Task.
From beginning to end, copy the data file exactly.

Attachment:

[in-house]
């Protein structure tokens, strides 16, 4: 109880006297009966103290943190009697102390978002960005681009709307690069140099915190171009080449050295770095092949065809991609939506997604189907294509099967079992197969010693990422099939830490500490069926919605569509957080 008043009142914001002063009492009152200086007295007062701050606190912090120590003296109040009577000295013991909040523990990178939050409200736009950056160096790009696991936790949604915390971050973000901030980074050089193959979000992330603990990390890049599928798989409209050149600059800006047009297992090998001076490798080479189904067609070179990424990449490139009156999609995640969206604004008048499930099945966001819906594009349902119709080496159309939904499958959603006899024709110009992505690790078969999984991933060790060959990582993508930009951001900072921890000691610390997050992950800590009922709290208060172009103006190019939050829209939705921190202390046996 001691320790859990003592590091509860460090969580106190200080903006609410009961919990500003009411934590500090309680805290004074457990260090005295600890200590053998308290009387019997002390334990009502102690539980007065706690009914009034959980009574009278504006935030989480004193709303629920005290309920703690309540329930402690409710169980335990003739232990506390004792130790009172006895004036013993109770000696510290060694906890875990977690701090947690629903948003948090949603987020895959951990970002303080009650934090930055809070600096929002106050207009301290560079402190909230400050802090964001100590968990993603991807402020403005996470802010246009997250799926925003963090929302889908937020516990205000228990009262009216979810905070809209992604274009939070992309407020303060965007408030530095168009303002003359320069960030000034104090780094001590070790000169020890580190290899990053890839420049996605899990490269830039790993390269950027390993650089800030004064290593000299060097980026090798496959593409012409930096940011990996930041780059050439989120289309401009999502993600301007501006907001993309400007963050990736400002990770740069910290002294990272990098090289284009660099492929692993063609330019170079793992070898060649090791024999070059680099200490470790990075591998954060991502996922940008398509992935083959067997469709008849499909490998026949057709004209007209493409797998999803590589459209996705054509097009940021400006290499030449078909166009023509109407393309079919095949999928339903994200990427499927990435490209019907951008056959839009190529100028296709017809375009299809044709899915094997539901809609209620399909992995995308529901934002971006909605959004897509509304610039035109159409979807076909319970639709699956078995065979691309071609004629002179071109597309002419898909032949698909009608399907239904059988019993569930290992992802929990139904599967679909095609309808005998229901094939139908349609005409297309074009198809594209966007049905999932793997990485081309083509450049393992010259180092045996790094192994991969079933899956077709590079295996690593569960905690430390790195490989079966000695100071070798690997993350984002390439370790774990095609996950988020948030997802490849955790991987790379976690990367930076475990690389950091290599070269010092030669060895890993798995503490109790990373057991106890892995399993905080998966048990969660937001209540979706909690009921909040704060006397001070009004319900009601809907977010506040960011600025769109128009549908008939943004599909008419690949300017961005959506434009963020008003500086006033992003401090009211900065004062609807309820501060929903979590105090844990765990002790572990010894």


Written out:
[in-house]
């Protein structure tokens, strides 16, 4: 109880006297009966103290943190009697102390978002960005681009709307690069140099915190171009080449050295770095092949065809991609939506997604189907294509099967079992197969010693990422099939830490500490069926919605569509957080 008043009142914001002063009492009152200086007295007062701050606190912090120590003296109040009577000295013991909040523990990178939050409200736009950056160096790009696991936790949604915390971050973000901030980074050089193959979000992330603990990390890049599928798989409209050149600059800006047009297992090998001076490798080479189904067609070179990424990449490139009156999609995640969206604004008048499930099945966001819906594009349902119709080496159309939904499958959603006899024709110009992505690790078969999984991933060790060959990582993508930009951001900072921890000691610390997050992950800590009922709290208060172009103006190019939050829209939705921190202390046996 001691320790859990003592590091509860460090969580106190200080903006609410009961919990500003009411934590500090309680805290004074457990260090005295600890200590053998308290009387019997002390334990009502102690539980007065706690009914009034959980009574009278504006935030989480004193709303629920005290309920703690309540329930402690409710169980335990003739232990506390004792130790009172006895004036013993109770000696510290060694906890875990977690701090947690629903948003948090949603987020895959951990970002303080009650934090930055809070600096929002106050207009301290560079402190909230400050802090964001100590968990993603991807402020403005996470802010246009997250799926925003963090929302889908937020516990205000228990009262009216979810905070809209992604274009939070992309407020303060965007408030530095168009303002003359320069960030000034104090780094001590070790000169020890580190290899990053890839420049996605899990490269830039790993390269950027390993650089800030004064290593000299060097980026090798496959593409012409930096940011990996930041780059050439989120289309401009999502993600301007501006907001993309400007963050990736400002990770740069910290002294990272990098090289284009660099492929692993063609330019170079793992070898060649090791024999070059680099200490470790990075591998954060991502996922940008398509992935083959067997469709008849499909490998026949057709004209007209493409797998999803590589459209996705054509097009940021400006290499030449078909166009023509109407393309079919095949999928339903994200990427499927990435490209019907951008056959839009190529100028296709017809375009299809044709899915094997539901809609209620399909992995995308529901934002971006909605959004897509509304610039035109159409979807076909319970639709699956078995065979691309071609004629002179071109597309002419898909032949698909009608399907239904059988019993569930290992992802929990139904599967679909095609309808005998229901094939139908349609005409297309074009198809594209966007049905999932793997990485081309083509450049393992010259180092045996790094192994991969079933899956077709590079295996690593569960905690430390790195490989079966000695100071070798690997993350984002390439370790774990095609996950988020948030997802490849955790991987790379976690990367930076475990690389950091290599070269010092030669060895890993798995503490109790990373057991106890892995399993905080998966048990969660937001209540979706909690009921909040704060006397001070009004319900009601809907977010506040960011600025769109128009549908008939943004599909008419690949300017961005959506434009963020008003500086006033992003401090009211900065004062609807309820501060929903979590105090844990765990002790572990010894």